Stop the War Coalition’s comments about Newtown reveal a burning hatred of America

December 18, 2012 2:49 pm

After the indescribable horror of the fourth mass shooting this year in the US, the world’s media and commentators have been pretty much united in their sympathy for victims and urging of the American government to push for change.

United, that is, aside from one UK protest movement.

Yesterday a friend pointed out Stop the War Coalition’s response (I have copied it as a screenshot, just in case it should later be taken down at any point):

StWC tweet 17 Dec

It is difficult to know where to start in explaining what is wrong with these few words, but I will try.

First, the casual implication that America – the nation, we presume, not its government – “slaughters children”.  As a matter of preference. I cannot imagine how any ordinary American could fail to be insulted by this claim. If we take it they are talking about Americans as a group, it’s merely xenophobia; had they been talking about the French or the Germans we would be the first to complain.

Second, alternatively, let us generously suppose that StWC means the US government, and explicitly exonerates ordinary Americans from the charge: its current Democratic administration is therefore, to the Stoppers, guilty of the crimes committed in Newtown. Not a lone madman, they are saying; the American government, as if they had pulled the trigger themselves.

Now, you might argue that President Obama and his party might have pushed harder to reform gun laws, but let’s state the blindingly obvious: even were he not a politician as far away as it is possible to get from being pro-gun, he is clearly not responsible for these deaths any more than you or I, and no court would ever find him so. And if at any moment he were to be found responsible for the murder of American children, it goes without saying, he would be impeached, at the very least. And, if it’s not America’s politicians and not its citizens the Stoppers mean, then who are they talking about?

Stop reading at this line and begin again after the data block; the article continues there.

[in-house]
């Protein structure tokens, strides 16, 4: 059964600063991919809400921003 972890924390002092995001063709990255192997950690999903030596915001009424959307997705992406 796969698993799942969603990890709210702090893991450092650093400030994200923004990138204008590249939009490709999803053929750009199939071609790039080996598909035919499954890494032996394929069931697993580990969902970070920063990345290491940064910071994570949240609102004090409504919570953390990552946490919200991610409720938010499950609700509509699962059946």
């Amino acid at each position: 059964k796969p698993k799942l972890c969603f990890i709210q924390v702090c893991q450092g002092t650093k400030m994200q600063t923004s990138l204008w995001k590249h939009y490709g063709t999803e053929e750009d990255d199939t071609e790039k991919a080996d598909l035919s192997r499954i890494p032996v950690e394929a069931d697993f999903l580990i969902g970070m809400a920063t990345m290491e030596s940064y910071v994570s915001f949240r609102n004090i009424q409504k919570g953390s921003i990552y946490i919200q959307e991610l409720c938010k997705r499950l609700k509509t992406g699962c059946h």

Third, the idea that there is some connection between children dying in a domestic attack by a lone gunman and those dying as the unintended consequence of foreign military action is clearly ridiculous. It is as if somehow Americans were just naturally evil and violent, and like nothing better than to murder a few children.

It is true that children have died in Afghanistan, like in many other wars in human history. The loss of a child’s life in war (or, for that matter, an adult’s life) is a tragedy. We can – and should – question the reasons for each and every war a country is involved in. It is surely true that American politicians should rethink the idea of gun control and its citizens should remember that at election time. All these things are true. But the idea that Americans, or their politicians, somehow want children to die is just breathtakingly stupid. No-one ever wants a child to die, except a psychopath.

Fourth, the tweet says that America is the “world’s most violent nation”. While the US certainly has worryingly high levels of gun murder among the civilian population (highest in the developed world apart from Mexico, as this fascinating piece in the Washington Post points out), no definition of “violent” is given in the StWC article that spawned the tweet. It is, as usual in such emotive pieces, a wholly subjective factoid that sounds good, but leaves its terms deliberately undefined. And there are clearly much more violent societies than the US, by any measure (a lot of war zones, for example).

Fifth, just exactly how it is acceptable for a grown-up political movement to be making public statements, where parents have lost children in the previous couple of days, about how it was just typical of their awful country that they “slaughter children” there, including those of their own fellow citizens, is beyond me.

But anyway, why bother writing about StWC at LabourList: it’s just another wing-nut, far-left organisation like the SWP, or Respect, right? Nothing to do with us.

Wrong. StWC is not a political party. It is, as it says on the tin, a coalition. It deliberately does not require exclusive membership, unlike political parties, which field candidates at elections. Because of this, you cannot be expelled for the Labour Party for being a member. Indeed, some of our MPs and ex-MPs are involved in organising it, and more speak at their rallies. We do not really know who many of its members are, because its members, especially within our party, do not always shout about their membership.